Automated and autonomous scanning probe microscopy for understanding and controlling dynamics in ferroelectric materials

R. Vasudevan, B. Smith, A. Khojandi, S.M. Valleti, S. Jesse, Y. Liu, S.V. Kalinin, M. Ziatdinov
Oak Ridge National Laboratory,
United States

Keywords: machine learning, piezoresponse force microscopy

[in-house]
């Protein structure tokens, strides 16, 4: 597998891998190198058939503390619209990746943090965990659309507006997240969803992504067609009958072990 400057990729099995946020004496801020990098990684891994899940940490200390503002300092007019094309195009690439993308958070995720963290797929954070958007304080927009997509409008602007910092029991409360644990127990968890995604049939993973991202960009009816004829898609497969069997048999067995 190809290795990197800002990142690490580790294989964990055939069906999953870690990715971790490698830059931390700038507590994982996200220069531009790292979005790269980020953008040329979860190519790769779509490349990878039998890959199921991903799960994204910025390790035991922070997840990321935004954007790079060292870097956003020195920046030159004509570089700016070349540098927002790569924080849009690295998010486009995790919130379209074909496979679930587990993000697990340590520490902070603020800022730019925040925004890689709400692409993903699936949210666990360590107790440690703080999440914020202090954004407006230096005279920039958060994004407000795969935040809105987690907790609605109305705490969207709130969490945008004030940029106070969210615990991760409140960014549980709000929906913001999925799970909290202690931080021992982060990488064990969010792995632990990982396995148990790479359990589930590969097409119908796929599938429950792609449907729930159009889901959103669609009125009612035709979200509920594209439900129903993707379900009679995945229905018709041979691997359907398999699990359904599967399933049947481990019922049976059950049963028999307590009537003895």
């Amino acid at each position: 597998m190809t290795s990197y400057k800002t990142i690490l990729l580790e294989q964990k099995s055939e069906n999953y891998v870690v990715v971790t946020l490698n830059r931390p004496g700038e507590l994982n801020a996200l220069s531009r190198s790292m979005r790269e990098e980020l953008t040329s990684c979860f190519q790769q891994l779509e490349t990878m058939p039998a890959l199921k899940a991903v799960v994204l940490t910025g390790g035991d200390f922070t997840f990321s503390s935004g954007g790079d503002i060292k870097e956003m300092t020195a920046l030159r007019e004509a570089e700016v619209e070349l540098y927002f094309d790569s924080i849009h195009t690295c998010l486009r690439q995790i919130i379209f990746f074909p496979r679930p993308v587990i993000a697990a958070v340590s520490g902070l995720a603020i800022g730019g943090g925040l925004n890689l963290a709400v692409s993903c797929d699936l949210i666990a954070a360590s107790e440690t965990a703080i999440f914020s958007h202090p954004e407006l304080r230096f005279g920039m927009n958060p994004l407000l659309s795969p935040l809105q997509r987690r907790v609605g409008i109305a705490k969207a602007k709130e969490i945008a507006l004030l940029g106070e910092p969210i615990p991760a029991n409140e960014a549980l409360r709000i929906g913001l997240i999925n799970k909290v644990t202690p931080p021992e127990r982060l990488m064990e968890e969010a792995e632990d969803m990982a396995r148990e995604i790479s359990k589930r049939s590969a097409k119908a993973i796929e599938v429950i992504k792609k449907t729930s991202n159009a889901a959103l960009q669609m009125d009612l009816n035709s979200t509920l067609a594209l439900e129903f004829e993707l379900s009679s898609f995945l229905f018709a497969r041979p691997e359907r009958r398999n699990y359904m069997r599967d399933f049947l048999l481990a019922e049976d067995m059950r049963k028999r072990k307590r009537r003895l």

The combination of automation of microscopy platforms, in combination with robust and trainable machine learning models, has enabled autonomous microscopy to become feasible in the last few years. These autonomous systems leverage the advantages of decision-making algorithms such as reinforcement learning or Bayesian optimization methods to deal with sequential decision-making tasks in uncertain environments to optimize properties of interest. In this talk, we will review recent advances in the autonomous microscopy platforms at the Center for Nanophase Materials Sciences, focusing on the use of such systems to characterize and manipulate dynamics in thin film ferroelectric materials. Specifically, we will begin with how automated and autonomous spectroscopies can be used to explore structure-property relationships, in real time, on the microscope in an efficient manner, utilizing less than 20% of the total time for a usual grid-based method. In the process, the local descriptors that characterize dynamic behaviors are learned via neural nets as part of a deep kernel learning framework. Next, we will explore how automation of data collection can enable building of surrogate models that can describe system dynamics for different starting configurations and bias pulse parameters. These surrogate models are then used within reinforcement learning environments, that can be used to train reinforcement learning agents that can learn policies to optimize domain structures based on targeted structures and/or functionalities. Extensions to curiosity-driven RL frameworks implemented on the microscope are discussed. This shows the potential to use autonomous SPM approaches not just to better understand materials systems, but to actively manipulate them towards desired structures, which would be difficult or impossible to achieve with standard human operation. This work was supported by the Center for Nanophase Materials Sciences, which is a US Department of Energy, Office of Science User Facility at Oak Ridge National Laboratory.